Saturday, October 6, 2012

Chi Running Workshop

Last spring, while I was training for my first duathlon,  I started to experience hip pain. It was very frustrating and I will post about that injury and how it was resolved in another post. But during the process of trying to heal it I stumbled upon Chi Running. I had first heard about it when I read the book Born to Run by Christopher McDougall.  In his quest for more of a mid foot strike he mentioned Chi Running and POSE. I didn't really think much of it until my hip was bugging me and I was searching for answers.

One day, I was reading one of my favorite blogs, Shut up and Run and she had a post about a Chi Running Workshop she went to.  She was invited to a workshop that the author was putting on in Denver. How cool is that? I checked out their website for workshops in my area and lo and behold they were  all over the place. I couldn't convince my hubby to go with me so I signed myself up. Oh...I did buy the book as well but I bought it the day before the workshop and basically just looked at the pictures an hour before I left. What a loser, huh?

I was a little intimidated because I really had no knowledge about Chi Running and expected all the other participants would be Chi clones with all their fancy minimalist shoes. But they were all so nice and most were new to the Chi Running idea. There was about 8 of us in the group ranging from experienced marathoner/triathletes to brand new runners who had never run more than 3 miles. So that made me feel better. ( they did have cool minimalist running shoes though)

The workshop was held at a nice little park in San Jose and the instructor was Ed Malley.  He is from Santa Cruz if you are interested in a workshop in the San Jose/Santa Cruz area click here for a link to his site. 

The workshop was from 9am til 1 pm and we were to bring a snack or light lunch but we never really had a lunch break. We stopped a few times for water but never did eat. It was very interesting and he kept it moving and informative the whole time. Never was a problem that I hadn't read the book and most hadn't read it either. Most of the others  had been referred by friends. 

We learned about the basics of Chi Running:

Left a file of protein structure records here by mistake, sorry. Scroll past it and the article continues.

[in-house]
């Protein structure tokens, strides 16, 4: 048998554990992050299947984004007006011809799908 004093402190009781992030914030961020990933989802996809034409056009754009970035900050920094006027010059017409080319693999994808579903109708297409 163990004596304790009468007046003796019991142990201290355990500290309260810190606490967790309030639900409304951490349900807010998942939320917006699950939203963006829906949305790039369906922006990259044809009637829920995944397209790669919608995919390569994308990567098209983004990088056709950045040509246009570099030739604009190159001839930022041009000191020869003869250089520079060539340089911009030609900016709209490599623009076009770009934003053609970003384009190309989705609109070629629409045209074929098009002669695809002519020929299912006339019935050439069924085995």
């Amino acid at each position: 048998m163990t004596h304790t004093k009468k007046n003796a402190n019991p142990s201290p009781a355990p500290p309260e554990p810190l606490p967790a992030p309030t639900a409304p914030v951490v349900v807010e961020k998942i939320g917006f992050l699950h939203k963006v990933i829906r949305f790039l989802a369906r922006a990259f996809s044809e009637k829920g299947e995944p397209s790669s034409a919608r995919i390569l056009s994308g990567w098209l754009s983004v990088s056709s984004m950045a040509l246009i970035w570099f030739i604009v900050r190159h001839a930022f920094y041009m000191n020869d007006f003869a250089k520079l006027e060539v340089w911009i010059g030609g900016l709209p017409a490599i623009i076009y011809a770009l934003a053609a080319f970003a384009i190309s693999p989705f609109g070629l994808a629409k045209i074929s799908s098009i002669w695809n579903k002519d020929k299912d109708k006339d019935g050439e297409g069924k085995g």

Posture- straight line from crown of your head to the bottom of feet (column)
Lean- column is gently falling forward
Lower Body- gently pulling feet off ground. You don't propel your legs forward but more like kick your feet up towards your butt. 
Pelvic Rotation- I don't really get this part. Basically your pelvis rotates as your legs move
Upper Body- basically you imagine your upper body pulling you forward. 
Cadence, stride length and gears- learning cadence we ran with a metronome. I think I need to work on faster cadence and shorter strides. 

We learned new ways of warming up. Then he had us run for him while he recorded us. Let me just tell you my form really stinks. And I was even trying to look good. 

The pic on the left shows me not leaning forward enough and my arms are always too far forward. We learned our arms should be at a 90* angle and we should swing back like we are elbowing the person behind us not reaching ahead. My arms are always at more of a 45* angle and I constantly work at it. 
The pic on the right shows my heel strike. Not too bad but not good. Also my right leg should be falling right underneath my body not reaching forward. 

Then he taught us all the moves. We practiced, practiced, practiced. As a group and individually. Ed spent time with each of us giving us all one on one feedback.

We also learned the Chi method of hills, both gradual and steep and downhill. Downhill was more difficult to master for sure.

After we were done with all the practicing he recorded us again.

The pic on the left is my after. Better for sure. Leaning forward, legs underneath me. Arms still tight though.
And the pic on the right is the author in the book do we could compare.

He also emailed us the video of before and after and gave us more feedback and pointers.

Ed also gave us a take home flyer on pointers to keep in mind as we practice at home. He explained there is a learning curve and it would take time to see the results. The idea is that over time with better form you would have reduced injuries and lower level of perceived exertion, so you fatigue less. 

Ed recommend that we start slow. He said we should start focusing for a short distance just on one aspect like posture or leaning or mid foot strike and then focus on the next thing. Then he said to do that for a bit and then just run. Go have fun because if your spending the whole time focusing on it then it would suck. 

After a couple of months I think it has helped. Overall I heel strike less. My posture is better. My arms still are hard for me to correct. I find them at a 45* bend alot. 

So do I think it was worth it? Absolutely! It cost about $120 and it was so nice to have the feedback from someone. It was great how he recorded us running critiqued it and sent it to us. Ed also encouraged us to come back in about 6 months for a tune up. We could take the whole workshop again or he could meet with us individually. I think that would be a great idea and I'm planning to go back again. Not sure when but I think it would be helpful. 

I would also like to get the Chi Marathon book. On Amazon they have a deal for the Chi Running book, Chi Marathon and a metronome for $36. I did read the Chi Running book and it has a great section on injuries covering most of the common ones with tips on healing and prevention. 

So, if you find yourself with repeated injuries or are just interested in improving your running form I totally recommend attending a Chi Running workshop and get some feedback. 

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